That’s also bullshit. All the dimensions are right here, right now, and they’re all equally physical. What you’re looking at right now, what you’re hearing right now, etc. is the sum total of all of it. The so-called “spirit world” is not another world, but one of the aspects of the one reality, it’s right here right now, and it’s physical.
Ever heard of things like quantum physics, string theory, and such? They’re discovering some really strange shit that could explain all this “non-physical stuff.”
Not too long ago, people thought atoms were the smallest physical units. Then someone discovered the neutrons, protons and electrons of which the atom consists. And some time later someone discovered that these too consisted of even smaller particles. Then someone discovered that these consisted of still even smaller particles. Etc.
Everything is maso. The one fabric of reality, out of which all forms and “non-forms” are carved and moulded.
“As for the change/injury in the brain causing the change in awareness – this is perfectly fine and I’m not trying to oppose this claim. But it still doesn’t reveal a mistake in the original experiment.”
Yes it does.
If brain trauma alters the function of consciousness, that means the brain is causal to consciousness. Unless you come up with some backwards rationalization such as “but the event that led to the injury was just a parallel manifestation to what was already happening to the spirit. In the other world.”
This is a universe of cause and effect, and it is just that, the universe. It means “the one verse” simply put, all that is, AKA “the word of god.”
The maso, of which all consists.
The separation between the aspects of the world is an illusion, a figment of YOUR IMAGINATION.
@ijesuschrist, Sorry, but I cannot see what is illogical here. Assuming that electronic impulses in the brain produce consciousness, how could it be that one consciousness is produced by two independent brains? Just as two separate flashlights or radio stations would produce two independent sets of waves, so you would expect 2 brains to produce two different sets of consciousness. I think I’ve probably used the word “same” in a wrong way – not same as in equal or identical, but same as in one.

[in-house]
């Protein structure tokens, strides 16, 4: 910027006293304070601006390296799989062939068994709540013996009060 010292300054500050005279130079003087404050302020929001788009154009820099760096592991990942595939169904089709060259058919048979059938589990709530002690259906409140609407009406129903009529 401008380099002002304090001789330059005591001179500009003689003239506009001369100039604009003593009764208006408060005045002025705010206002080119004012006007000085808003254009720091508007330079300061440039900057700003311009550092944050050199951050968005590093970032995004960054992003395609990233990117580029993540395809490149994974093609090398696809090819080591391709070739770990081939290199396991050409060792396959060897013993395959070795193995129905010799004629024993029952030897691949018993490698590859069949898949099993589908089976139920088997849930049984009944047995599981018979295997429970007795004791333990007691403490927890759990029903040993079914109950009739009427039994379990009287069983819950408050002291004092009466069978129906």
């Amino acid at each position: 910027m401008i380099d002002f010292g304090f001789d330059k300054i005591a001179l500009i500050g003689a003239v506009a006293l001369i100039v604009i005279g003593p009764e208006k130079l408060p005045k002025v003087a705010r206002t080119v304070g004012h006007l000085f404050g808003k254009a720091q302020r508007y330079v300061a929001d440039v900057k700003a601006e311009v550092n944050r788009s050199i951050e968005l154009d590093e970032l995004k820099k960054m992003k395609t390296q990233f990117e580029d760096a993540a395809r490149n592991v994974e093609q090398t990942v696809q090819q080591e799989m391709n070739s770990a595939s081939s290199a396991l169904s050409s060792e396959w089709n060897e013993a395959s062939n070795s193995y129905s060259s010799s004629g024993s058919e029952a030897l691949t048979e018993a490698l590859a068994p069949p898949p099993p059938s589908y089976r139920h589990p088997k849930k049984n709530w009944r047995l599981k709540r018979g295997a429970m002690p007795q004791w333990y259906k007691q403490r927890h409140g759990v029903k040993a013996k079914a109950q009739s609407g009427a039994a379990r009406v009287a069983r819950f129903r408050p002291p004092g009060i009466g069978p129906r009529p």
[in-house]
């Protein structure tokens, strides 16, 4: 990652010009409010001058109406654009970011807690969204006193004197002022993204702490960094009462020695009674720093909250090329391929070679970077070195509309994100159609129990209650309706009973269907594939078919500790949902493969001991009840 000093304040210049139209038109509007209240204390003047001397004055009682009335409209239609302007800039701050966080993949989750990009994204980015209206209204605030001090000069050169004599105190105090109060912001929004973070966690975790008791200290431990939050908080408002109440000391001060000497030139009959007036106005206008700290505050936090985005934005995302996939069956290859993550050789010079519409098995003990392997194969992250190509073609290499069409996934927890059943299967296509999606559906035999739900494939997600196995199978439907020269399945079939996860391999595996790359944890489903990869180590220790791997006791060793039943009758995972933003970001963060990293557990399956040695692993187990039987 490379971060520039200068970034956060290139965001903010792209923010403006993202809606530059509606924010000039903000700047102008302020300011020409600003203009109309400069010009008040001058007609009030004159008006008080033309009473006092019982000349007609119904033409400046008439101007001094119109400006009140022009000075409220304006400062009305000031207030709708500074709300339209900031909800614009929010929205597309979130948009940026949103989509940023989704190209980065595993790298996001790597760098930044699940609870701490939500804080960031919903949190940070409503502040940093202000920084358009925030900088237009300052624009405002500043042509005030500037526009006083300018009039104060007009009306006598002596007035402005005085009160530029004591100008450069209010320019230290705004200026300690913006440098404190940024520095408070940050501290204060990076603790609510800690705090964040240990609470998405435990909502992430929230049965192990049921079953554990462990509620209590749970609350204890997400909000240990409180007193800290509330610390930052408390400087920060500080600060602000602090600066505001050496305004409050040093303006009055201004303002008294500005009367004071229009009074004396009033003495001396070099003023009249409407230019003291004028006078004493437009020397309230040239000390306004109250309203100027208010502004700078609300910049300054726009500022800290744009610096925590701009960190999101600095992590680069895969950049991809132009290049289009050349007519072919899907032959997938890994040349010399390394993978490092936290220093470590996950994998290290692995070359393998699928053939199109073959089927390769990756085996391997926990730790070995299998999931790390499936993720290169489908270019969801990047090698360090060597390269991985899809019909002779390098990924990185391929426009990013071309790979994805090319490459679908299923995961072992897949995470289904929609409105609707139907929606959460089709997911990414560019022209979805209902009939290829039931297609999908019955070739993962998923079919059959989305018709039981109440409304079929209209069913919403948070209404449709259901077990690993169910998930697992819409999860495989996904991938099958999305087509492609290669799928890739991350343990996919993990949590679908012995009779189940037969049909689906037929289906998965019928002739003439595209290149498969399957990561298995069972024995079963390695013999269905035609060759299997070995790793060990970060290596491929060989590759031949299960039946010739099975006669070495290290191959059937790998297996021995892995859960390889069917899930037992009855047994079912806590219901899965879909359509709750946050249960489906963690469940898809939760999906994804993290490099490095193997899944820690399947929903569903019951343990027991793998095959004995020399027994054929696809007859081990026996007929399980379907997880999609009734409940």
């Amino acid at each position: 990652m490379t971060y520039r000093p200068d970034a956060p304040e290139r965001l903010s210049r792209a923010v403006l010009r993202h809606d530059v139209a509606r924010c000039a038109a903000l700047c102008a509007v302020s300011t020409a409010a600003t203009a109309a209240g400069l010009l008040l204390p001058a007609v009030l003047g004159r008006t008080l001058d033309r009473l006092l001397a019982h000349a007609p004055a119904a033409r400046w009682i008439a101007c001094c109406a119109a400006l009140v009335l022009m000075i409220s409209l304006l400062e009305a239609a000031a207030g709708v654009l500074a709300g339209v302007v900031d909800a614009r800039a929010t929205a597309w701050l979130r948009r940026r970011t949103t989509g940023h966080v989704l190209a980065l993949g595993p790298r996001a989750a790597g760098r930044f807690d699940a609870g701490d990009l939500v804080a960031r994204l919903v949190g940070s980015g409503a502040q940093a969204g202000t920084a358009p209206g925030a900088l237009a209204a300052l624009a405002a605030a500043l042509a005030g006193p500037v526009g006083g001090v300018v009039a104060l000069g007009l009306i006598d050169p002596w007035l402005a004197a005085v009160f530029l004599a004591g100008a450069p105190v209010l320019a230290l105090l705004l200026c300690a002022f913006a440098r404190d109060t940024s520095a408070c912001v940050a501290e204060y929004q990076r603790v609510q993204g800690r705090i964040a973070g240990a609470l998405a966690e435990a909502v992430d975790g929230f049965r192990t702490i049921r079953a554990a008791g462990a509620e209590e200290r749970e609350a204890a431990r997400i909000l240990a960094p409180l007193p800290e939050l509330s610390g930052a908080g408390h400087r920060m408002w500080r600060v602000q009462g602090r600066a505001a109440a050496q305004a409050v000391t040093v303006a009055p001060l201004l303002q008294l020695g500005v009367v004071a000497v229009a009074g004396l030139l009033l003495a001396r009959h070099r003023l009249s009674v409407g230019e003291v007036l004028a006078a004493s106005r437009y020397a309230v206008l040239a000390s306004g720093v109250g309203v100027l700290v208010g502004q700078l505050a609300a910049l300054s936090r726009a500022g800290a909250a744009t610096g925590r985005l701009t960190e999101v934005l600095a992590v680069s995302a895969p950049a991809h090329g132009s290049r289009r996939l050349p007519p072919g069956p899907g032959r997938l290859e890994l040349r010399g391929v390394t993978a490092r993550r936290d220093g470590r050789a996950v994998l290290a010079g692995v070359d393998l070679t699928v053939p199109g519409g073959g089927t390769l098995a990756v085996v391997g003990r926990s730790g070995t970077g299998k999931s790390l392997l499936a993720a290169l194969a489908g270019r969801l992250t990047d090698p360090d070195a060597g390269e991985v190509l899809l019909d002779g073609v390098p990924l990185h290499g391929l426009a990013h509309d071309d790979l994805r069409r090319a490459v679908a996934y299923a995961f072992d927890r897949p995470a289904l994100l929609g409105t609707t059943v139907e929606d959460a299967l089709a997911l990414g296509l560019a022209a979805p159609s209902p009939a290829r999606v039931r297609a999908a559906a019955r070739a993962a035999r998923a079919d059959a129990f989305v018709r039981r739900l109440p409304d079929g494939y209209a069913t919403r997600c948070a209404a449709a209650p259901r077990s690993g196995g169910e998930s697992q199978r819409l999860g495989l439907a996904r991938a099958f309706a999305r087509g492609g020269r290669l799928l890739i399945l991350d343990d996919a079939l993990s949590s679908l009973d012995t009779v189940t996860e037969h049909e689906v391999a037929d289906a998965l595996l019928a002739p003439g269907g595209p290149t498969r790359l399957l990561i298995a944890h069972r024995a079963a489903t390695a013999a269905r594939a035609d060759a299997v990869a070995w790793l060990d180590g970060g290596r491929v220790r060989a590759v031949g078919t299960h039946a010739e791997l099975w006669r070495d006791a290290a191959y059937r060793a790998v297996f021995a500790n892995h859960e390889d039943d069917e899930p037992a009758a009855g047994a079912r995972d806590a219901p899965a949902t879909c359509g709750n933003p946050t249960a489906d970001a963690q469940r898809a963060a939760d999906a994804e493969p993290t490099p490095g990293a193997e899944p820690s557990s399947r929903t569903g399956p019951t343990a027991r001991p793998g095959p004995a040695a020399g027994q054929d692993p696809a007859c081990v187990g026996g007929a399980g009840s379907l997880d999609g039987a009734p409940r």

Your blog article is not too much related, but certainly interesting.
@ijesuschrist, “Firstly – how would you determine whether the awareness’s are separate or not?”
I’ve already responded to this in my original post:
“Of course, no one could know which of these two would be true (not even A/B), but it is intuitively clear that only one can hold.”
“Secondly – why would you even consider that the two awarenesses aren’t separate?”
Because this is a theoretical possibility. I’ve tried to be systematic and cover all possible results of the experiment.
“I see nothing that would point in the direction that these two conscious minds aren’t separate. ”
Great, could you read case 2) from the first post then and see if you can spot a flaw in it? This refers to the case when two entities have two independent sets of consciousness.
@eliot, I think you’re confusing yourself here. You’re automatically thinking that these two consciousnesses are going to be of the same consciousness.
You create a man and his clone.
The man and his clone are conscious.
1) If they experience different upbringings and different experiences, the consciousness is separate, right?
but in your example -
2) If they experience the exact same upbringing and experiences are identical, their consciousness will definitely be similar.
Somehow, you make the jump that in case #2, their consciousness must be non-physical, then. Thats like saying if a printer makes two duplicate works of art, they must be the exact same work of art!
“If we assume that 1) is true, that would imply that consciousness must have some non-physical aspect, since same awareness would be present in two physically separated beings. This contradicts the original assumption of the neuron-based consciousness.”